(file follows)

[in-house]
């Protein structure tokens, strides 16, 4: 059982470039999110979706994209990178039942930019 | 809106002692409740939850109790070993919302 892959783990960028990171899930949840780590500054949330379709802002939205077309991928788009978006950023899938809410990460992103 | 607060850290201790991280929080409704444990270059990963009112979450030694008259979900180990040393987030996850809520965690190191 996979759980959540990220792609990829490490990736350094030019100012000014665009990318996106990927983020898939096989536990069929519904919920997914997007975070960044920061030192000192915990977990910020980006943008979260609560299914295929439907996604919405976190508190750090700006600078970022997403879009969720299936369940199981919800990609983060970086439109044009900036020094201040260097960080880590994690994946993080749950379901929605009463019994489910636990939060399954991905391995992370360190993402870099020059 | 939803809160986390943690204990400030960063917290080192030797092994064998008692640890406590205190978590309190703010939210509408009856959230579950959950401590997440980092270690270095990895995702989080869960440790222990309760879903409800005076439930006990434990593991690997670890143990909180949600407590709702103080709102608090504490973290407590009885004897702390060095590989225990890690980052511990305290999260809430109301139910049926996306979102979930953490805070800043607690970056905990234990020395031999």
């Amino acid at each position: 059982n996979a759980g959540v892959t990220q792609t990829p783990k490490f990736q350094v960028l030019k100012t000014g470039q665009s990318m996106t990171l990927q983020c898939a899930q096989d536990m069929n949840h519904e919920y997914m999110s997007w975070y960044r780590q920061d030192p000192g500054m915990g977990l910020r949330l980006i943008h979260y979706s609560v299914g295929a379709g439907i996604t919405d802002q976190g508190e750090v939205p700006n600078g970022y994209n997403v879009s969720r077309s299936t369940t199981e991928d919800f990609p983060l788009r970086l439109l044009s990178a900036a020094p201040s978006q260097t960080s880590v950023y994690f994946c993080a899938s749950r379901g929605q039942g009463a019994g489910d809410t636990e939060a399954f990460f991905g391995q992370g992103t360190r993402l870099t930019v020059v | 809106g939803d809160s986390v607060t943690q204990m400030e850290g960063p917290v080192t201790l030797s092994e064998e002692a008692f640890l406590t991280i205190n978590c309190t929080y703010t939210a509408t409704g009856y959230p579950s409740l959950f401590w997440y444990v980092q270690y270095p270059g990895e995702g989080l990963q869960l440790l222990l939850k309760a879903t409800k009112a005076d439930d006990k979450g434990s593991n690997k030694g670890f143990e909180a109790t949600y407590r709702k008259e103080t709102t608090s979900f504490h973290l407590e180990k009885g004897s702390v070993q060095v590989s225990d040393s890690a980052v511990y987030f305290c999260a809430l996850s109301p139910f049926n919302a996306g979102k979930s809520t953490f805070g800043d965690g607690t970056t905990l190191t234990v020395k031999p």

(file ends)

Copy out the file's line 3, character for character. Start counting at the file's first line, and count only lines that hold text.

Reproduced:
């Amino acid at each position: 059982n996979a759980g959540v892959t990220q792609t990829p783990k490490f990736q350094v960028l030019k100012t000014g470039q665009s990318m996106t990171l990927q983020c898939a899930q096989d536990m069929n949840h519904e919920y997914m999110s997007w975070y960044r780590q920061d030192p000192g500054m915990g977990l910020r949330l980006i943008h979260y979706s609560v299914g295929a379709g439907i996604t919405d802002q976190g508190e750090v939205p700006n600078g970022y994209n997403v879009s969720r077309s299936t369940t199981e991928d919800f990609p983060l788009r970086l439109l044009s990178a900036a020094p201040s978006q260097t960080s880590v950023y994690f994946c993080a899938s749950r379901g929605q039942g009463a019994g489910d809410t636990e939060a399954f990460f991905g391995q992370g992103t360190r993402l870099t930019v020059v | 809106g939803d809160s986390v607060t943690q204990m400030e850290g960063p917290v080192t201790l030797s092994e064998e002692a008692f640890l406590t991280i205190n978590c309190t929080y703010t939210a509408t409704g009856y959230p579950s409740l959950f401590w997440y444990v980092q270690y270095p270059g990895e995702g989080l990963q869960l440790l222990l939850k309760a879903t409800k009112a005076d439930d006990k979450g434990s593991n690997k030694g670890f143990e909180a109790t949600y407590r709702k008259e103080t709102t608090s979900f504490h973290l407590e180990k009885g004897s702390v070993q060095v590989s225990d040393s890690a980052v511990y987030f305290c999260a809430l996850s109301p139910f049926n919302a996306g979102k979930s809520t953490f805070g800043d965690g607690t970056t905990l190191t234990v020395k031999p």